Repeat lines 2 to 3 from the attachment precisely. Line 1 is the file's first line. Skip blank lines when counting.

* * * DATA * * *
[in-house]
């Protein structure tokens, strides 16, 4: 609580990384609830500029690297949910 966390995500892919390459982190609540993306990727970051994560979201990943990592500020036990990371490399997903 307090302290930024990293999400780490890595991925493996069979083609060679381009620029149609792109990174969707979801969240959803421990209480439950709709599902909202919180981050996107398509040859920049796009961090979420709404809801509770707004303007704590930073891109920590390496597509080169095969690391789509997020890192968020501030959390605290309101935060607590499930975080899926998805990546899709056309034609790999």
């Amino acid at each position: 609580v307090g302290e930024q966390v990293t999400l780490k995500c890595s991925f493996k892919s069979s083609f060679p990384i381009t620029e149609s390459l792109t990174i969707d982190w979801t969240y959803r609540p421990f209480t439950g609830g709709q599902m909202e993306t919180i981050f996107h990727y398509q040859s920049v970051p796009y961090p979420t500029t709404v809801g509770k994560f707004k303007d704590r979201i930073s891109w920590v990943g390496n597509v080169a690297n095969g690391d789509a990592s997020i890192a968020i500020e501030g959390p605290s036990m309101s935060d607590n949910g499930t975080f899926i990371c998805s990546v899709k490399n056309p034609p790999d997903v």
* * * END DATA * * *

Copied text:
């Protein structure tokens, strides 16, 4: 609580990384609830500029690297949910 966390995500892919390459982190609540993306990727970051994560979201990943990592500020036990990371490399997903 307090302290930024990293999400780490890595991925493996069979083609060679381009620029149609792109990174969707979801969240959803421990209480439950709709599902909202919180981050996107398509040859920049796009961090979420709404809801509770707004303007704590930073891109920590390496597509080169095969690391789509997020890192968020501030959390605290309101935060607590499930975080899926998805990546899709056309034609790999």
């Amino acid at each position: 609580v307090g302290e930024q966390v990293t999400l780490k995500c890595s991925f493996k892919s069979s083609f060679p990384i381009t620029e149609s390459l792109t990174i969707d982190w979801t969240y959803r609540p421990f209480t439950g609830g709709q599902m909202e993306t919180i981050f996107h990727y398509q040859s920049v970051p796009y961090p979420t500029t709404v809801g509770k994560f707004k303007d704590r979201i930073s891109w920590v990943g390496n597509v080169a690297n095969g690391d789509a990592s997020i890192a968020i500020e501030g959390p605290s036990m309101s935060d607590n949910g499930t975080f899926i990371c998805s990546v899709k490399n056309p034609p790999d997903v």